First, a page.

Brexit explained
Brexit explained Image Credit: GN

In case you didn’t know, the word Brexit is a combination of "Britain" and "exit" and what it is, is the imminent withdrawal of the United Kingdom (UK) from the European Union (EU).

Quick EU history

The European Union is a group of 28 European countries that are tied by an economic and political alliance. This understanding led the way for the use of the euro and permits citizens in the EU to travel and settle across borders without a passport.

When did this idea of Brexit really start?

January 2013: British Prime Minister David Cameron promises a referendum on Britain’s membership in the EU if the Conservative party is elected in the next general election. A referendum is when someone (in this case Cameron) asks all the people in a country to give their opinion about/or decide on an important political or social question. In this case it was: Should the UK stay in the European Union?

What was the major turning point?

In June, 2016, nearly all citizens of voting age—over 30 million people voted and the result of the referendum was that the UK decided to officially sever ties with the EU. In the referendum, 52 per cent of people voted to leave the EU and 48 per cent to remain.

People who are pro Brexit:

Members of the UK Government and public are arguing that Britain’s participation in the EU was a restrictive element for the country. Additionally, Brexit supporters are saying that the high EU membership fees can be used to benefit the UK.

People who are anti Brexit:

The argument against Brexit is mainly all about business benefits. By being in EU, the UK can benefit by being part of the single market system (Which is an EU thing). Additionally, anti-Brexiters believe that immigrants help develop a vibrant job market.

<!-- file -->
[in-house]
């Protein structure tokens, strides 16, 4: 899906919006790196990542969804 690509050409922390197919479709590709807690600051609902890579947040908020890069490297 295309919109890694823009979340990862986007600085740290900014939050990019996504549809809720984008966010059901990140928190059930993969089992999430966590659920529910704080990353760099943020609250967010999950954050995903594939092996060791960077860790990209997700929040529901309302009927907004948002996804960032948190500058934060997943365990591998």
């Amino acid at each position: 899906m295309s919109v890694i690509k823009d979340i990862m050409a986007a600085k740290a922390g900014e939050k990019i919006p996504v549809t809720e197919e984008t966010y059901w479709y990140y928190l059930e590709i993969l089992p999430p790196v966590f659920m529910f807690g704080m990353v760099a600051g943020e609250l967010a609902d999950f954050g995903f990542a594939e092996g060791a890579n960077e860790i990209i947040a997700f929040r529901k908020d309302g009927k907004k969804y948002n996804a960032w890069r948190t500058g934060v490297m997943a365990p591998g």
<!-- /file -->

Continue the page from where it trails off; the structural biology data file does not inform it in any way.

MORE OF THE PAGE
And then what happened…

David Cameron recognised that the majority wanted to leave the EU. He stepped down as Prime Minister because Britain needs “fresh leadership” to take the country in a new direction.

Theresa May was then appointed Prime Minister. She is obviously pro-Brexit (although she keeps saying that she’s giving the British public what they want).

What did Theresa May do?

May triggered Article 50, the divorce notice from the European Union, in March 2017, setting the exit date of March 29, 2019 for Britain to leave — with or without a proper deal in place. (Her ideal scenario is to exit with a deal)

Okay what exactly is the “Deal”

Think of it as the separation agreement between the UK and the EU. It’s 585 pages long, it covers three main areas:

• Britain’s financial settlement with the EU

• The post-Brexit rights of EU citizens in the UK and British citizens on the continent.

• A mechanism to prevent a “hard border” on the island of Ireland.

The agreement also includes a seven-page political declaration outlining the two sides’ ambitions for their desired future trading relationship, on which negotiations have yet formally to start.

On Tuesday, January 15, 2019, her Brexit deal was rejected in the biggest Parliamentary defeat for a British government in 95 years after her last minute pleas for support, which obviously did not work.

What next for Brexit?

Four main scenarios could happen

a. Brexit happens with a ‘Deal’

That is the best case scenario for Theresa May, the British government and EU leaders. But the British parliament refuses to accept. So it may not happen by March 29, 2019.

b. Brexit happens without a ‘Deal’

That is the worst case scenario (a.k.a Doomsday) this threatens to trigger a recession in Britain and markedly slow the European Union’s economic growth.

c. Second referendum (another vote)

EU supporters have been calling for another vote ever since the first one backed Leave by a 52-48 margin in June 2016. Technically they can do it, but would it still be a ‘democratic’ thing to do.

d. Parliament votes on options

Another possibility that has come to the fore in recent days is for several non-binding votes to be held in parliament on different Brexit options to effectively determine the government’s strategy.

With inputs from agencies (Bloomberg, AFP, Guardian)